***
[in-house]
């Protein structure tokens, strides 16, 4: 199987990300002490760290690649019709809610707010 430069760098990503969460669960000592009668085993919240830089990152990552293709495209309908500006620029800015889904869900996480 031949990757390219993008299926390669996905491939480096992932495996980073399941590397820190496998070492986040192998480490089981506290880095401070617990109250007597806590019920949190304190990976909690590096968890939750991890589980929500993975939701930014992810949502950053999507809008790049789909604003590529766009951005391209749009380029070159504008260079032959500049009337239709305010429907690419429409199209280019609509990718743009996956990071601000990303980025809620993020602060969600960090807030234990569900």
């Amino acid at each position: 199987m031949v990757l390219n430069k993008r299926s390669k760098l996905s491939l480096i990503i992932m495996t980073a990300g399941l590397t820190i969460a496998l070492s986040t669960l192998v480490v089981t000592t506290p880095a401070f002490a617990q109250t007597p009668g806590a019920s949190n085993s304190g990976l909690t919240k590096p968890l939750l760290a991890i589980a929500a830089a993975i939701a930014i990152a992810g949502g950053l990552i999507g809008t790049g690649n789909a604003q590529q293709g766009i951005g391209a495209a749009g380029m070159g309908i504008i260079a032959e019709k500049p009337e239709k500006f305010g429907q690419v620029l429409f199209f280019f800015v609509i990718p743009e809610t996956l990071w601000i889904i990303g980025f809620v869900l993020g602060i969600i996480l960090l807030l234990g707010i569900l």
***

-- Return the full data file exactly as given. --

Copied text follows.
[in-house]
């Protein structure tokens, strides 16, 4: 199987990300002490760290690649019709809610707010 430069760098990503969460669960000592009668085993919240830089990152990552293709495209309908500006620029800015889904869900996480 031949990757390219993008299926390669996905491939480096992932495996980073399941590397820190496998070492986040192998480490089981506290880095401070617990109250007597806590019920949190304190990976909690590096968890939750991890589980929500993975939701930014992810949502950053999507809008790049789909604003590529766009951005391209749009380029070159504008260079032959500049009337239709305010429907690419429409199209280019609509990718743009996956990071601000990303980025809620993020602060969600960090807030234990569900």
């Amino acid at each position: 199987m031949v990757l390219n430069k993008r299926s390669k760098l996905s491939l480096i990503i992932m495996t980073a990300g399941l590397t820190i969460a496998l070492s986040t669960l192998v480490v089981t000592t506290p880095a401070f002490a617990q109250t007597p009668g806590a019920s949190n085993s304190g990976l909690t919240k590096p968890l939750l760290a991890i589980a929500a830089a993975i939701a930014i990152a992810g949502g950053l990552i999507g809008t790049g690649n789909a604003q590529q293709g766009i951005g391209a495209a749009g380029m070159g309908i504008i260079a032959e019709k500049p009337e239709k500006f305010g429907q690419v620029l429409f199209f280019f800015v609509i990718p743009e809610t996956l990071w601000i889904i990303g980025f809620v869900l993020g602060i969600i996480l960090l807030l234990g707010i569900l």